If you’ve given birth in the last few years, there’s a good chance you’ve recently forgotten where your keys are or what you meant to do when you entered a room. Some studies have shown that as many as 80 percent of women experience some form of impaired cognitive function during pregnancy. And once baby arrives, raging hormones and months of sleep deprivation prolong the amnesia-like case of brain drain that’s been dubbed “mommy brain.”
“Both the pituitary gland, which doubles in size during pregnancy, and the placenta release chemical messages that influence the maternal and fetal brains during pregnancy,” says Curt Sandman, PhD and Professor Emeritus in the Department of Psychiatry and Human Behavior at the University of California, Irvine. “These changes ‘program’ the nervous system with long-term, perhaps permanent, consequences. Some functions, such as memory for specific details, may be compromised.”
No one wants to go through life without being able to retrieve long-term memories of who we are, where we’ve been, and what we know. Our memories also help us relate to others, including our children. We always talk about our pre-baby bodies, but what about our pre-baby minds?
Actress and author Marilu Henner, mom to two teenage boys, never really had to worry about “mommy brain.” Then again, she’s one of only 12 documented cases of Highly Superior Autobiographical Memory (HSAM). She literally remembers almost every day of her life — including where she put her keys.
It’s an extremely rare gift, but she still works hard to keep her memory sharp. “Your mind is capable of remembering more than you think it can,” says Henner. “It’s like a muscle. We don’t really use our minds as much as we could, in terms of tapping into memories — it’s like you have this great exercise machine and you’re rarely on it.” Here are eight memory exercises inspired by those in Henner’s new book, Total Memory Makeover, that flex your mental muscles to get your “mommy brain” back into fighting shape.
Come to your senses
In the early stages of parenthood, we want to cherish each and every sensory experience, like our baby’s unique and glorious smell. Yet we’re often so exhausted by our daily rigmarole that these details gradually retreat to the recesses of our minds.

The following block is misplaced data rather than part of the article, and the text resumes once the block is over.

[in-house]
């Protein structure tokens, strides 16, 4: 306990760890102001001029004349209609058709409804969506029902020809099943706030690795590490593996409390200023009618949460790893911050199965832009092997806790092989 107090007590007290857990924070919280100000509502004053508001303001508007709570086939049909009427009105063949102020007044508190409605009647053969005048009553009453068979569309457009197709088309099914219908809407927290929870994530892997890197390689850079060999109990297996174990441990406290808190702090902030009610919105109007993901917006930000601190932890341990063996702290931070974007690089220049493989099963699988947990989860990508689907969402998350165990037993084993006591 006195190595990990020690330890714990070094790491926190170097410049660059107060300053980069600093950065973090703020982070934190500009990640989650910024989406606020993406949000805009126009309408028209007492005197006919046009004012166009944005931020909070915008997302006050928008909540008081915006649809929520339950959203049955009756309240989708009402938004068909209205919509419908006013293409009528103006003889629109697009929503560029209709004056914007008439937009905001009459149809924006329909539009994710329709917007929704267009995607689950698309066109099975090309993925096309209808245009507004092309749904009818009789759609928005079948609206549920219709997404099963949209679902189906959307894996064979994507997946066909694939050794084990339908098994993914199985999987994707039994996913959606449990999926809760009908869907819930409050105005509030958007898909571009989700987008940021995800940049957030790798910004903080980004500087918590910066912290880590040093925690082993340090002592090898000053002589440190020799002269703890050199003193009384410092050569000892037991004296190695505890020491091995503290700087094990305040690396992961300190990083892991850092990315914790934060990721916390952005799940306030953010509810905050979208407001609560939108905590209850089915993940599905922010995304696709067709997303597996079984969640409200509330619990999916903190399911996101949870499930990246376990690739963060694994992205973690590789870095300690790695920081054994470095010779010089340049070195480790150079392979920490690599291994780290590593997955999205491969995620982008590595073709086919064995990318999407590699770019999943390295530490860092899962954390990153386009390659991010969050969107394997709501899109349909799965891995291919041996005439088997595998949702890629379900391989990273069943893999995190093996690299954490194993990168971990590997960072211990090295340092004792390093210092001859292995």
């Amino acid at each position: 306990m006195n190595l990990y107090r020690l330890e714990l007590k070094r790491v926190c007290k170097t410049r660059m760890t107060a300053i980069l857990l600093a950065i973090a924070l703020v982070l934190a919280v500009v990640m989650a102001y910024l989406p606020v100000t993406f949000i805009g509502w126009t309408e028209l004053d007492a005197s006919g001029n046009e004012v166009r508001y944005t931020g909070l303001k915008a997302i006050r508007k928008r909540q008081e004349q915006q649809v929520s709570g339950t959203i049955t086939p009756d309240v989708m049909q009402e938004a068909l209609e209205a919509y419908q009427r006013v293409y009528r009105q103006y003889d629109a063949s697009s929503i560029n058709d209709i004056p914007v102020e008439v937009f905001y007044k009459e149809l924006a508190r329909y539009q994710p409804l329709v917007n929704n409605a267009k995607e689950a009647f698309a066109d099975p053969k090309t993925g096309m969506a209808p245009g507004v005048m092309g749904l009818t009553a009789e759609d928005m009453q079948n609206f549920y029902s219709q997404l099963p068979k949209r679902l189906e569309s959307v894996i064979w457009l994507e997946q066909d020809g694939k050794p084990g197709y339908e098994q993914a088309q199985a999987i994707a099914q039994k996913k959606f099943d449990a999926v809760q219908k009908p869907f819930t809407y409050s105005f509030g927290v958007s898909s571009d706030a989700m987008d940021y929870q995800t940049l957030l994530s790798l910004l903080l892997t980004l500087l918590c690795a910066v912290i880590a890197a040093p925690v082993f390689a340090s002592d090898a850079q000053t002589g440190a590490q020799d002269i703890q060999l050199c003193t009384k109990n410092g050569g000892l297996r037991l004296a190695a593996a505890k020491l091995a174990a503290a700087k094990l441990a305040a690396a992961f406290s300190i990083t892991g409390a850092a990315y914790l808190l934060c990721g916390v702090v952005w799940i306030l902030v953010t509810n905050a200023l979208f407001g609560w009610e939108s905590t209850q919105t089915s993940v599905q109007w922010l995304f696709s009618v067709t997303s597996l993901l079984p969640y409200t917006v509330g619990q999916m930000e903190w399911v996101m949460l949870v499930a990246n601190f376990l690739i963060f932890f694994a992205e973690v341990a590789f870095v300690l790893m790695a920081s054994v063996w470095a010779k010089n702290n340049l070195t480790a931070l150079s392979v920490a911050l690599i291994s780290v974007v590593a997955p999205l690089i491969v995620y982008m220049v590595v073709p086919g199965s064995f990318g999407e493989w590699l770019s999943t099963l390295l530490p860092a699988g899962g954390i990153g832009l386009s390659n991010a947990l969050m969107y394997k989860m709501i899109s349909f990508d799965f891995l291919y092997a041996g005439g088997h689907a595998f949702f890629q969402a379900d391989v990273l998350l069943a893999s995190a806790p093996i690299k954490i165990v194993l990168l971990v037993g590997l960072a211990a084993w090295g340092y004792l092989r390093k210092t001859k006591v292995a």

To retrieve those delicious memories, choose an object — your now-school-aged kid’s baby sock, for example. Spend time with this object by thinking of it, looking at it, or smelling or touching it. Leave yourself open to what happens to you emotionally or psychologically, and write it down. You may find yourself remembering how your kid smelled as a baby — and can cherish that memory once more. You can also harness your senses in the present to really take in current experiences. Just don’t let your teen catch you smelling his hair!
Let the music play
Songs are aural time capsules; a few bars into an oldie but goodie, and you’ll feel like you’re six again, strapped in the backseat of your parent’s car. Using music to mentally excavate your childhood can sharpen your memory and help you relate better to your kids. “Memories of childhood give you a bigger spectrum of understanding and empathy for your children, because you’re reminded of how it felt to be their age,” says Henner.
To take yourself back in time, listen to a song you loved when you were your child’s age. Spend a few minutes trying to recall where you were and how you were feeling when you first heard that song. You may find yourself reliving feelings much like what your child is currently experiencing. Sharing these tunes and memories with your kids can turn into a bonding experience — and turn your kid on to some cool tunes.
Blow out the candles
We learn so much about parenting from our parents. Whether you want to emulate their techniques or take a completely different approach, an awareness of our childhood memories can continually inform how we raise our kids — if we know how to use them. “By remembering what you’ve been through, bringing it to the present, and using it productively in the future, you can avoid the same mistakes,” says Henner.